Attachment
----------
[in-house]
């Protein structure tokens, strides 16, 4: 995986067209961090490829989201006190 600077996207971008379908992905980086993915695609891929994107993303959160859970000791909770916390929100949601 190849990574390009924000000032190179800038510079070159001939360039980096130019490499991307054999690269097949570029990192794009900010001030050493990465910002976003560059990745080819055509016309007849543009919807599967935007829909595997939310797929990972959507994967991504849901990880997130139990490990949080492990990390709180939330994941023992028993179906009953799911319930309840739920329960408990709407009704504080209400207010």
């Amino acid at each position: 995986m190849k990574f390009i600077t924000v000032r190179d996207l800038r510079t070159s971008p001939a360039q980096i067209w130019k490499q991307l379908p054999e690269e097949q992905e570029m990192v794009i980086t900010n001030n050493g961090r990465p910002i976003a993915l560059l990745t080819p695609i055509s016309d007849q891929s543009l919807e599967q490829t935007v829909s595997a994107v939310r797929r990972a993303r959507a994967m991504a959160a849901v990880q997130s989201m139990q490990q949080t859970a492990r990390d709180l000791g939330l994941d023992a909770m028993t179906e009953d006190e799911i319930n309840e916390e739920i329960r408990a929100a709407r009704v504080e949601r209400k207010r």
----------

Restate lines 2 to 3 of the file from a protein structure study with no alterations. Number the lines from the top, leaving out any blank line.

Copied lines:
């Protein structure tokens, strides 16, 4: 995986067209961090490829989201006190 600077996207971008379908992905980086993915695609891929994107993303959160859970000791909770916390929100949601 190849990574390009924000000032190179800038510079070159001939360039980096130019490499991307054999690269097949570029990192794009900010001030050493990465910002976003560059990745080819055509016309007849543009919807599967935007829909595997939310797929990972959507994967991504849901990880997130139990490990949080492990990390709180939330994941023992028993179906009953799911319930309840739920329960408990709407009704504080209400207010």
């Amino acid at each position: 995986m190849k990574f390009i600077t924000v000032r190179d996207l800038r510079t070159s971008p001939a360039q980096i067209w130019k490499q991307l379908p054999e690269e097949q992905e570029m990192v794009i980086t900010n001030n050493g961090r990465p910002i976003a993915l560059l990745t080819p695609i055509s016309d007849q891929s543009l919807e599967q490829t935007v829909s595997a994107v939310r797929r990972a993303r959507a994967m991504a959160a849901v990880q997130s989201m139990q490990q949080t859970a492990r990390d709180l000791g939330l994941d023992a909770m028993t179906e009953d006190e799911i319930n309840e916390e739920i329960r408990a929100a709407r009704v504080e949601r209400k207010r």